All formerly fluid or partially fluid bodies in the solar system, including the inner moons of Jupiter and Saturn, show signs of such tidal evolution.  Io, in particular, has significant bi-modal tidal bulges, similar to the model we are proposing now for Mars. [25]   We additionally postulate that other heretofore inexplicable geologic features, such as Valles Marineris and the Elysium Mons, were also an extended result of this former tidal mechanism.  The authors also propose that, when this tidal lock relationship was severed -- by the events directly leading to the destruction of Planet V -- Mars rotational polar axis obliquity, relative to the plane of its satellite orbit, dramatically shifted.   This sudden obliquity shift, as part of this rapidly timed sequence of events, is responsible in the model for the apparent discrepancy of the “Line of Dichotomy” blast wave being inclined about 55 degrees to that rotational axis -- instead of being focused on the Tharsis region itself (see details, below).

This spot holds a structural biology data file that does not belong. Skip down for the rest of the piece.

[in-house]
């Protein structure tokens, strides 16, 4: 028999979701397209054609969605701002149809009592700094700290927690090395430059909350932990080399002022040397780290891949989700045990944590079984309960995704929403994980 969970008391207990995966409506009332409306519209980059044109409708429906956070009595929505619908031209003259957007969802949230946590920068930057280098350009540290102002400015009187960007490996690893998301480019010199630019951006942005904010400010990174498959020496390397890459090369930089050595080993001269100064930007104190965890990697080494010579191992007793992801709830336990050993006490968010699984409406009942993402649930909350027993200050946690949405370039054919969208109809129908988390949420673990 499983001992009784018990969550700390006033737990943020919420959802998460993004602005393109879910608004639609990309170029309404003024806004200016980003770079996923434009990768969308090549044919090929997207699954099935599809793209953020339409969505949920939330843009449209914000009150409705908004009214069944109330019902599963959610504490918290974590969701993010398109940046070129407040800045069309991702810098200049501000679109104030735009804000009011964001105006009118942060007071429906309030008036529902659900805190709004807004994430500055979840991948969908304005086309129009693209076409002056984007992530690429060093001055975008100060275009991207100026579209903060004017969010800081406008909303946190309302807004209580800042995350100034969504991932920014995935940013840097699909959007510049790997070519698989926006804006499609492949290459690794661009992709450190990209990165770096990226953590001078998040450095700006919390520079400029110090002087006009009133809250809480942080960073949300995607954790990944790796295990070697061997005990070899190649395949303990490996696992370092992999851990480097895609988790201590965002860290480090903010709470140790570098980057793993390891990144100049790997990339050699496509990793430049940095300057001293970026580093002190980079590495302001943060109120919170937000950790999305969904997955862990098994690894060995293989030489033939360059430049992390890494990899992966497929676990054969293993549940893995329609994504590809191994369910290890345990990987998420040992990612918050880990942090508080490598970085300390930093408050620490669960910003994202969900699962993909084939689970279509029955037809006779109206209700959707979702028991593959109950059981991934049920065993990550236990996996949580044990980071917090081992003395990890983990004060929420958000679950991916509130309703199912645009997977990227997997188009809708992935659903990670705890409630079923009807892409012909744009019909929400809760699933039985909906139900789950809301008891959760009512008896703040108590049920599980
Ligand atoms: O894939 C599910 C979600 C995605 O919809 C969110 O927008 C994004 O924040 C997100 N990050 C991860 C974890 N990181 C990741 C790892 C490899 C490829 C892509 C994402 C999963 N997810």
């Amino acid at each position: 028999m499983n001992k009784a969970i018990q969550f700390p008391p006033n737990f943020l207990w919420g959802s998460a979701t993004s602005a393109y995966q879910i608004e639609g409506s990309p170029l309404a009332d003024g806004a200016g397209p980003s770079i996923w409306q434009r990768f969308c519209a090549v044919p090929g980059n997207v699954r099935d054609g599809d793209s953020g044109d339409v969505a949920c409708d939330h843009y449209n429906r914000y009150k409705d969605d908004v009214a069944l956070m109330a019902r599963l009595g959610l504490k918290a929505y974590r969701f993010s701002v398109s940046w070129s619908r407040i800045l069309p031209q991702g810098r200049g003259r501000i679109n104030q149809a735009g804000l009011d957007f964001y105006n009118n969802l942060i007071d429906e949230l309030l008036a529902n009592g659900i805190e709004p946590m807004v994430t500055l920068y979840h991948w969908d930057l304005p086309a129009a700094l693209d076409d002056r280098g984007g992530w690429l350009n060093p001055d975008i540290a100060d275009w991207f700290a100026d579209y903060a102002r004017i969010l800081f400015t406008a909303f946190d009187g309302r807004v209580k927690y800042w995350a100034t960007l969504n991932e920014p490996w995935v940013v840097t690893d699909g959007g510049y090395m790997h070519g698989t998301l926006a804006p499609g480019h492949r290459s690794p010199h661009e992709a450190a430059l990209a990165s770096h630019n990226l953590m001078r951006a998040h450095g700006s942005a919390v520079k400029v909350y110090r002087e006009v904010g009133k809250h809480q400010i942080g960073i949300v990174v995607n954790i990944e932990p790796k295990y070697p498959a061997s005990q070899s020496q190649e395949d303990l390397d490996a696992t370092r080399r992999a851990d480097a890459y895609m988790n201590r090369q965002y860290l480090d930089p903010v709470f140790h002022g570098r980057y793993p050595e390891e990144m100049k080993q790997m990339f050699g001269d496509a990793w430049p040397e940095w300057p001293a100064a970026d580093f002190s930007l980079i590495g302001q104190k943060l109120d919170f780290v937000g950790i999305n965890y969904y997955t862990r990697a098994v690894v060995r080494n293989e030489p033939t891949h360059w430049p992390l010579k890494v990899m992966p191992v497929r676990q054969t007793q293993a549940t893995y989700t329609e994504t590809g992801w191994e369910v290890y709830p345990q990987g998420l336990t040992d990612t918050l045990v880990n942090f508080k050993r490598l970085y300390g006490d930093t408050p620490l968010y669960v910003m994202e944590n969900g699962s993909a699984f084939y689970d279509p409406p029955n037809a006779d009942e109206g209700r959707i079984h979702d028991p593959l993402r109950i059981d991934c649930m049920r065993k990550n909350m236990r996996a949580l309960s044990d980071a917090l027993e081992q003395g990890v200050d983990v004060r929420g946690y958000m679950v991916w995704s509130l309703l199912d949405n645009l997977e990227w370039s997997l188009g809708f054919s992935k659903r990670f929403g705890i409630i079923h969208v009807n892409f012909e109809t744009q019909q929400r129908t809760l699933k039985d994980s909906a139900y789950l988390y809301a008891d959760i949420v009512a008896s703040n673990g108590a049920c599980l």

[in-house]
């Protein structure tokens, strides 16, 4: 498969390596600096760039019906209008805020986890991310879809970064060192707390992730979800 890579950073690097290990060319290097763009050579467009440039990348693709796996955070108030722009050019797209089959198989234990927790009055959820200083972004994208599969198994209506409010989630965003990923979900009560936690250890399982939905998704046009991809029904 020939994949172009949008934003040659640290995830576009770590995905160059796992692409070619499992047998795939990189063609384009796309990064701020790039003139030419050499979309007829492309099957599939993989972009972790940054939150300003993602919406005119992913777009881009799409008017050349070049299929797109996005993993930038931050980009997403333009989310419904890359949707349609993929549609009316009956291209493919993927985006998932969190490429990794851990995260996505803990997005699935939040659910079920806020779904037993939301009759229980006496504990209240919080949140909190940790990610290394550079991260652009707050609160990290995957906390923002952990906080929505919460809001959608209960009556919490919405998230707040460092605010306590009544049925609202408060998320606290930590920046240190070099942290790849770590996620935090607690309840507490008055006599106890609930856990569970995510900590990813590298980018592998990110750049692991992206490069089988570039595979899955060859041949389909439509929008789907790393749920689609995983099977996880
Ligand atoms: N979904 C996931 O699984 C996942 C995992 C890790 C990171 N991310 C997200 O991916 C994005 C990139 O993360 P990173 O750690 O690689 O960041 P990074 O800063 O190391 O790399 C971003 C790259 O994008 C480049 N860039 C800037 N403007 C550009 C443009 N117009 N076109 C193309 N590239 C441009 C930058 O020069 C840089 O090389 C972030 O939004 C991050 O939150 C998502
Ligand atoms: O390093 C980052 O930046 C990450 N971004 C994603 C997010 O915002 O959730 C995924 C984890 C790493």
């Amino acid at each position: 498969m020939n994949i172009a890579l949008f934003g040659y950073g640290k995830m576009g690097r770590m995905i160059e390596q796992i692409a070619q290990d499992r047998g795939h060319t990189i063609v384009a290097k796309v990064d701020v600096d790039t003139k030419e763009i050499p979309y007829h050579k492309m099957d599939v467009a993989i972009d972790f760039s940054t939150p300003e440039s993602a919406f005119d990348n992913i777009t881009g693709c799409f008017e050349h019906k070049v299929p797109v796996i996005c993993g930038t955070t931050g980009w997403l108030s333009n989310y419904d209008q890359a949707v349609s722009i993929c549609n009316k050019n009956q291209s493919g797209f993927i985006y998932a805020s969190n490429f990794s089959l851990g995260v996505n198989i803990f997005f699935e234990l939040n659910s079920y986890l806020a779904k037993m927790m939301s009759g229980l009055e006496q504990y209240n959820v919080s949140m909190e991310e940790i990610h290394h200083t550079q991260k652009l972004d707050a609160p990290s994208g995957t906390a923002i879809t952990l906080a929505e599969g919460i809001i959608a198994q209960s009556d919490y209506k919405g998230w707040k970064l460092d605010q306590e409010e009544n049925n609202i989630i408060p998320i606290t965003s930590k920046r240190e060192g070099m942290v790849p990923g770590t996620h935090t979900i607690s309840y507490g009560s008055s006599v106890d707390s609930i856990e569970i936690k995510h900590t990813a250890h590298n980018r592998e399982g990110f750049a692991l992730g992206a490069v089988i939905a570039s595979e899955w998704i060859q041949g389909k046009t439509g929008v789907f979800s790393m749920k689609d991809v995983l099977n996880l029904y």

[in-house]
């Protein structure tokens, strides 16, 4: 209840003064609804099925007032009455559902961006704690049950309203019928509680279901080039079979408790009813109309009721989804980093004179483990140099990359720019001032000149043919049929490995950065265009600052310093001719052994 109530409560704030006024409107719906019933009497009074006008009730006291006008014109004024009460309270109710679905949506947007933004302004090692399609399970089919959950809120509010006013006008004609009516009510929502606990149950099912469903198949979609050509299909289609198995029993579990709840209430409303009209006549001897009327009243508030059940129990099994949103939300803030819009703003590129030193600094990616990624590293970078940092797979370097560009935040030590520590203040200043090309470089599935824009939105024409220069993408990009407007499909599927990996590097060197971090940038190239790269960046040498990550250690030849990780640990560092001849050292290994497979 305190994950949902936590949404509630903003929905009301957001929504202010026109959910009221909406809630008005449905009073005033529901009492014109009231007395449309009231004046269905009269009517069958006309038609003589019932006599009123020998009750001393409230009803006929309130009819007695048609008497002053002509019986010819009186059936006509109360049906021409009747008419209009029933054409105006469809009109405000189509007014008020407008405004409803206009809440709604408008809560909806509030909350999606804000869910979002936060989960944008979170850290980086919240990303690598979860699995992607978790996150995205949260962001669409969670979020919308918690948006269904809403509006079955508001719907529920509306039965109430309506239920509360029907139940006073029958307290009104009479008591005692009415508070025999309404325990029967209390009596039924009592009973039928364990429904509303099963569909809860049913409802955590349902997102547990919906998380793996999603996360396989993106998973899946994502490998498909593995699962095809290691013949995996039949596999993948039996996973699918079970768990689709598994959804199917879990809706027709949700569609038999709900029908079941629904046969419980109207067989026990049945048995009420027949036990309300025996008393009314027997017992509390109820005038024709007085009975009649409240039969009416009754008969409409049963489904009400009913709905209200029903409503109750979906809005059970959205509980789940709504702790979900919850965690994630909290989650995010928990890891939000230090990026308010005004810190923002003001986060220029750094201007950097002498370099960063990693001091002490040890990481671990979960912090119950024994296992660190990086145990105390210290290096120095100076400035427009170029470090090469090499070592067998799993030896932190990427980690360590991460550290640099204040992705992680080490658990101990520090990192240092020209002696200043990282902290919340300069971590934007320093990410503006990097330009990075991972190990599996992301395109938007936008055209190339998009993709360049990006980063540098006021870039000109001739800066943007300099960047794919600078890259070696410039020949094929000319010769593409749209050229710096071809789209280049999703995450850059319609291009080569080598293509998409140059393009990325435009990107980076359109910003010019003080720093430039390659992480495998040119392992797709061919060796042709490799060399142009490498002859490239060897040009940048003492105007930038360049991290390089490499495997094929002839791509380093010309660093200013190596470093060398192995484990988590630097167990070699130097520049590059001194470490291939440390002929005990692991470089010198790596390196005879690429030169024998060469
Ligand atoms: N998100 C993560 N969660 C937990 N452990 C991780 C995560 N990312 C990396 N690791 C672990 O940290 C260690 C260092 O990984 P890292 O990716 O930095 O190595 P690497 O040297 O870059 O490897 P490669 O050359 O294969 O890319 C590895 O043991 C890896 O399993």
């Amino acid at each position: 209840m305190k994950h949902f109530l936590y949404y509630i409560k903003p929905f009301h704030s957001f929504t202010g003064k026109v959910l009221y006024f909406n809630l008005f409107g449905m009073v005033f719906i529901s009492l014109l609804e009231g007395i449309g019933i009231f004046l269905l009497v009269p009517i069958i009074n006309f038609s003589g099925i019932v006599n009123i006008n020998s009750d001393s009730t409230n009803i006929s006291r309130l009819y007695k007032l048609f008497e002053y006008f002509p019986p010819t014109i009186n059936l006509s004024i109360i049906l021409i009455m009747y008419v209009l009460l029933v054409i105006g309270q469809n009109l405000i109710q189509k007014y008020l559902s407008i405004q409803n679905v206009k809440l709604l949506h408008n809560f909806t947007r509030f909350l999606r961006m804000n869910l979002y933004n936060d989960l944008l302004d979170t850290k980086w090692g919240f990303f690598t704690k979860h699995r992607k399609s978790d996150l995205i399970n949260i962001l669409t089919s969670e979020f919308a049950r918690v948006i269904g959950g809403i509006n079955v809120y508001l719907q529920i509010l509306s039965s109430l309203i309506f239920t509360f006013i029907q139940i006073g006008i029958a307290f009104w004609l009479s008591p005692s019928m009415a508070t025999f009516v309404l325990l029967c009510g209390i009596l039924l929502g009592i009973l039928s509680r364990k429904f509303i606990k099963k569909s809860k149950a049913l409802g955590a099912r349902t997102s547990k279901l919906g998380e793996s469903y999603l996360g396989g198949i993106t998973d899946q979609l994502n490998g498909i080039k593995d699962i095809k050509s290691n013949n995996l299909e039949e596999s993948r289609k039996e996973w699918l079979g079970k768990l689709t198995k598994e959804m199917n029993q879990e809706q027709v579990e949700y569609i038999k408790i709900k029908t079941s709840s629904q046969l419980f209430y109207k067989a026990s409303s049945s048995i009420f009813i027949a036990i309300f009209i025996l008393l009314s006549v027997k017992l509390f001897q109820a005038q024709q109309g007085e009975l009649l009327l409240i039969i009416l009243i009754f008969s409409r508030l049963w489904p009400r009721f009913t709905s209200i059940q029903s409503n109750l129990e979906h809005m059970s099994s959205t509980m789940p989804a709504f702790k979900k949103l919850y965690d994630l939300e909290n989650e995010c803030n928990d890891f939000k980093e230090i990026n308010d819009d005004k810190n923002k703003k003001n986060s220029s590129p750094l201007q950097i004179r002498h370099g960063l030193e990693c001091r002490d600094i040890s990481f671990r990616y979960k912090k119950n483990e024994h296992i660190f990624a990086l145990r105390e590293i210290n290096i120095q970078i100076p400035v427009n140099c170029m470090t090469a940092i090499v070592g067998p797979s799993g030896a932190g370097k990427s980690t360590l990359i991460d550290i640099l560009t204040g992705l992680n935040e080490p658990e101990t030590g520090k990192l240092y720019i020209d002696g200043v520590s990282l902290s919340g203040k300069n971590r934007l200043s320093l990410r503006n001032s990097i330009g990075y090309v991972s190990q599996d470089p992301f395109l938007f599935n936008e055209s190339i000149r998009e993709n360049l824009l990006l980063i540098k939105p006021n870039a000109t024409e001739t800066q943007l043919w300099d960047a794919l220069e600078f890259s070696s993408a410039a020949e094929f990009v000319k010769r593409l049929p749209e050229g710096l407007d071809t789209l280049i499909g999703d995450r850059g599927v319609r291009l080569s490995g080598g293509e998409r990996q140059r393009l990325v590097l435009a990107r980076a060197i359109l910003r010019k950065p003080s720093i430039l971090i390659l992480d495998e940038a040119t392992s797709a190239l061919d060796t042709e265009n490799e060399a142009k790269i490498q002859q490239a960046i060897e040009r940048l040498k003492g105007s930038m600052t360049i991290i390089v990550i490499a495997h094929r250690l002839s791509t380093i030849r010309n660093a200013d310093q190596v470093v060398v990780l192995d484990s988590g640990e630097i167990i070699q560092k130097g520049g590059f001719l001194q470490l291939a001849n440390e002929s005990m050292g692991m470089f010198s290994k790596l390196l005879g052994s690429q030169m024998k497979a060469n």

Example of typical anti-podal tidal bulge on Earth

 

 

 

Original capture model and consequences

 

 

After capture, as this close orbital relationship between Mars and Planet V evolved and the orbit circularized over hundreds of thousands or even millions of years, any surface water of oceanic volume would have “sloshed” back and forth across the surface of Mars twice every Martian “day,” just as lunar tides do here on Earth.  We assert, based on this intrinsic tidal process, that Mars at the time of capture had to have been a “warm, wet world” with both a denser atmosphere and a copious supply of flowing liquid water, otherwise it would not evidence the major surface signatures of tidal movement we will demonstrate.